The 2010 World Cup is well under way and I am reminded of attending a game with my father in 1994. Sitting in a section of fans of the Italian team, we had a percussion instrument — I wish I could find its name but I have been unable to do so thusfar. It consisted of a couple of wooden mallets with cymbals on them that swung into a central mallet by shaking it. Plenty of people in the Italy section had them and we would yell and shake them hard, making a lot of noise.
This time around, plenty of World Cup fans all seem to be equipped with one musical instrument — if you can call it music. If you haven’t seen it in the news at all, please allow me the pleasure of introducing you to the vuvuzela.
The reason I question whether one can call it music is because the horn emits a sort of a droning B Flat. Some people have compared it to the buzzing of bees. It has gotten to the extent that someone even has come up with a software filter to get rid of the sound.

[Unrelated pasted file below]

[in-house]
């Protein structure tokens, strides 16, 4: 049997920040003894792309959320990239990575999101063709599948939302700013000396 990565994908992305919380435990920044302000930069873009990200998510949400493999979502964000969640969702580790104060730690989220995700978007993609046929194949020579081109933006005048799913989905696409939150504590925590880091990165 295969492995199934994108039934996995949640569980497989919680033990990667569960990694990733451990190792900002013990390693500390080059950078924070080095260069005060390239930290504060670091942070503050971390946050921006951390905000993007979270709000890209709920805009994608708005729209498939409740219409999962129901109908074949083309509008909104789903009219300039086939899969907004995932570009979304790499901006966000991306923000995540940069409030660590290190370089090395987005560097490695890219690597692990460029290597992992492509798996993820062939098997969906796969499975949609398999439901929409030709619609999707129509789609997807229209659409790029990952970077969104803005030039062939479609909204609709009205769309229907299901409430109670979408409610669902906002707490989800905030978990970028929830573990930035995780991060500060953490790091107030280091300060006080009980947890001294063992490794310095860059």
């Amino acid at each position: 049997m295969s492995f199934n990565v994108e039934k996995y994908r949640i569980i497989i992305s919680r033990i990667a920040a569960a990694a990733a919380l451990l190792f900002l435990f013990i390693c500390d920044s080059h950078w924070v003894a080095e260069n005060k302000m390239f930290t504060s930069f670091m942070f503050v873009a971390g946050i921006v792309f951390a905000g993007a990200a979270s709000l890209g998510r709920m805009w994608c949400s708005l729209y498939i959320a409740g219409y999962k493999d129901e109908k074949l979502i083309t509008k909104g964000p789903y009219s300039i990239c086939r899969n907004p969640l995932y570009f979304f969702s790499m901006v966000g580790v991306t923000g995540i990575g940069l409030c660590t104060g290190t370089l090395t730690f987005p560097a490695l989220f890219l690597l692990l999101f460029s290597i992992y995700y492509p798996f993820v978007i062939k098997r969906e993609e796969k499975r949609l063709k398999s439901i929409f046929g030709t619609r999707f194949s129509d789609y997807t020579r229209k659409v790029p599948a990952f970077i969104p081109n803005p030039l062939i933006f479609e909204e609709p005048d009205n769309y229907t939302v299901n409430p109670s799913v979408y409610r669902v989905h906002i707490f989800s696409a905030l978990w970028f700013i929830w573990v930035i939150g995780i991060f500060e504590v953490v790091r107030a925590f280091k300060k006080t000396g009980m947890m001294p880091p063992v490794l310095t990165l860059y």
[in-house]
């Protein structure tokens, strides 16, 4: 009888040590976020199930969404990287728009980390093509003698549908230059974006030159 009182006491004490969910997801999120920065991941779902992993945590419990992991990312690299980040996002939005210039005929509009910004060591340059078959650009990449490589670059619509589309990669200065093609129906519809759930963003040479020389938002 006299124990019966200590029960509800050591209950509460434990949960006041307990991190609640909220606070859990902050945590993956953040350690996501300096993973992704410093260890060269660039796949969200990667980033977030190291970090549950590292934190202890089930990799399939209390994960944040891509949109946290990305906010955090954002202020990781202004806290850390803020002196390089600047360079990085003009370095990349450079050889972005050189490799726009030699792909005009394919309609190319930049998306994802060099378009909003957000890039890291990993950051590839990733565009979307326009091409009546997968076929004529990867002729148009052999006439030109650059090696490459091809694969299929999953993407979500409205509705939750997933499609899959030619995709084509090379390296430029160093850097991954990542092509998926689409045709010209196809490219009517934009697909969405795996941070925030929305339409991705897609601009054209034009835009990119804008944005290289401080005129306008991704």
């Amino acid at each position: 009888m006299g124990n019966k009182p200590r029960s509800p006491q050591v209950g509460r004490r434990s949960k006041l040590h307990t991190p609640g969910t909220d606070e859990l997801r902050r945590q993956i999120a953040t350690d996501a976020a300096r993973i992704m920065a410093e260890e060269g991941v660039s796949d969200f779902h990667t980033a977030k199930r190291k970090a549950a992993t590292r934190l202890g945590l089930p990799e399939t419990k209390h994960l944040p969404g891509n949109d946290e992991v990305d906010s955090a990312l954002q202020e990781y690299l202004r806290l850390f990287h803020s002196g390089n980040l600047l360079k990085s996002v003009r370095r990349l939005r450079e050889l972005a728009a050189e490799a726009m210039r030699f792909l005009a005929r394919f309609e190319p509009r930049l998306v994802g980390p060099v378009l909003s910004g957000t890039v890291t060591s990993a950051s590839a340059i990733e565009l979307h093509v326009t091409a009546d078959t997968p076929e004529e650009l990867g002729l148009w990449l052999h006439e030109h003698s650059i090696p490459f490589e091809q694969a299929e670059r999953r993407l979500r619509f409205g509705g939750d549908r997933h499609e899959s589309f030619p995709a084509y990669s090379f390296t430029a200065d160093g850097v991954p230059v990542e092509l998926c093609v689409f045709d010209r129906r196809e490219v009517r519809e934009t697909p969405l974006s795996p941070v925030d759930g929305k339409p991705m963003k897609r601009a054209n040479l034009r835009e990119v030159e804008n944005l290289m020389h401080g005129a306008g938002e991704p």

From German blog Surfpoeten comes a DIY solution for home Cup-watchers driven to distraction by the stadium horns: a software filter that selectively mutes the particular frequency of the vuvuzela. The horn drones, apparently, at 233 Hz, with harmonic overtones at 466 Hz, 932 Hz, and 1864 Hz.
For UK football fans, the BBC is considering getting rid of the sound while it is broadcasting. In South Africa, however, they are looked upon more favorably.
Spokesman Rich Mkhondo said: ‘Vuvuzelas are here to stay and will never be banned. Look at them as part of our culture in South Africa to celebrate the 2010 FIFA World Cup.’ He said the noise is part of the fabric of football in Africa, similar to English rattles, the football flares of Italy, the air horns of Holland and the ticker tape that greets teams in South America.
I suppose the difference between noise and music is the status of your cultural upbringing. I can’t say I’m a fan of the vuvuzela, but I appreciate what the sound means to the people who celebrate with them.